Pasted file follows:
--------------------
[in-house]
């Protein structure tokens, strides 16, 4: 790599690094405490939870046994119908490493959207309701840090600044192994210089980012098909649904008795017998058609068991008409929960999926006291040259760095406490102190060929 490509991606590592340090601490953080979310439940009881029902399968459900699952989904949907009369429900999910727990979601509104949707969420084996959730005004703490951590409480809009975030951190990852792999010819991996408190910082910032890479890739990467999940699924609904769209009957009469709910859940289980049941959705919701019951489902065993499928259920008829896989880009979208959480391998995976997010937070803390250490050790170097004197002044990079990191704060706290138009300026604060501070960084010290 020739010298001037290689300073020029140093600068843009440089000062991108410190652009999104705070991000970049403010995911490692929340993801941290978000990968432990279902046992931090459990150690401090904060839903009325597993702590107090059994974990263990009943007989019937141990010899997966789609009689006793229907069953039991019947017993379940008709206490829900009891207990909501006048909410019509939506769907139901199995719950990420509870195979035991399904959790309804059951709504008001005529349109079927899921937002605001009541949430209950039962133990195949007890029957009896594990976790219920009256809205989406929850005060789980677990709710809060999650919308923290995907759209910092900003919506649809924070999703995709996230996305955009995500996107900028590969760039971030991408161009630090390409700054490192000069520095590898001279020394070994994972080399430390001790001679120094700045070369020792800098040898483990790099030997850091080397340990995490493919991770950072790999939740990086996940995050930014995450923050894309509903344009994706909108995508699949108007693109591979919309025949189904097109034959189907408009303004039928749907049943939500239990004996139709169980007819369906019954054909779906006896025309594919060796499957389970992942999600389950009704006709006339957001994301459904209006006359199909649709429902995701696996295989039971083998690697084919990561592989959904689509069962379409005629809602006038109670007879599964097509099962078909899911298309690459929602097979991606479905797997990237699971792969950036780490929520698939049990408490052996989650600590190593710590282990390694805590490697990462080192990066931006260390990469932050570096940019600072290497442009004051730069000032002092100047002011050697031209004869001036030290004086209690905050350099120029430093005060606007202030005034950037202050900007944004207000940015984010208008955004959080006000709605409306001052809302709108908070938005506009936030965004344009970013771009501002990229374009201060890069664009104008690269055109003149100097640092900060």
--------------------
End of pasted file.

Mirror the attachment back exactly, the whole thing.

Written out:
[in-house]
């Protein structure tokens, strides 16, 4: 790599690094405490939870046994119908490493959207309701840090600044192994210089980012098909649904008795017998058609068991008409929960999926006291040259760095406490102190060929 490509991606590592340090601490953080979310439940009881029902399968459900699952989904949907009369429900999910727990979601509104949707969420084996959730005004703490951590409480809009975030951190990852792999010819991996408190910082910032890479890739990467999940699924609904769209009957009469709910859940289980049941959705919701019951489902065993499928259920008829896989880009979208959480391998995976997010937070803390250490050790170097004197002044990079990191704060706290138009300026604060501070960084010290 020739010298001037290689300073020029140093600068843009440089000062991108410190652009999104705070991000970049403010995911490692929340993801941290978000990968432990279902046992931090459990150690401090904060839903009325597993702590107090059994974990263990009943007989019937141990010899997966789609009689006793229907069953039991019947017993379940008709206490829900009891207990909501006048909410019509939506769907139901199995719950990420509870195979035991399904959790309804059951709504008001005529349109079927899921937002605001009541949430209950039962133990195949007890029957009896594990976790219920009256809205989406929850005060789980677990709710809060999650919308923290995907759209910092900003919506649809924070999703995709996230996305955009995500996107900028590969760039971030991408161009630090390409700054490192000069520095590898001279020394070994994972080399430390001790001679120094700045070369020792800098040898483990790099030997850091080397340990995490493919991770950072790999939740990086996940995050930014995450923050894309509903344009994706909108995508699949108007693109591979919309025949189904097109034959189907408009303004039928749907049943939500239990004996139709169980007819369906019954054909779906006896025309594919060796499957389970992942999600389950009704006709006339957001994301459904209006006359199909649709429902995701696996295989039971083998690697084919990561592989959904689509069962379409005629809602006038109670007879599964097509099962078909899911298309690459929602097979991606479905797997990237699971792969950036780490929520698939049990408490052996989650600590190593710590282990390694805590490697990462080192990066931006260390990469932050570096940019600072290497442009004051730069000032002092100047002011050697031209004869001036030290004086209690905050350099120029430093005060606007202030005034950037202050900007944004207000940015984010208008955004959080006000709605409306001052809302709108908070938005506009936030965004344009970013771009501002990229374009201060890069664009104008690269055109003149100097640092900060």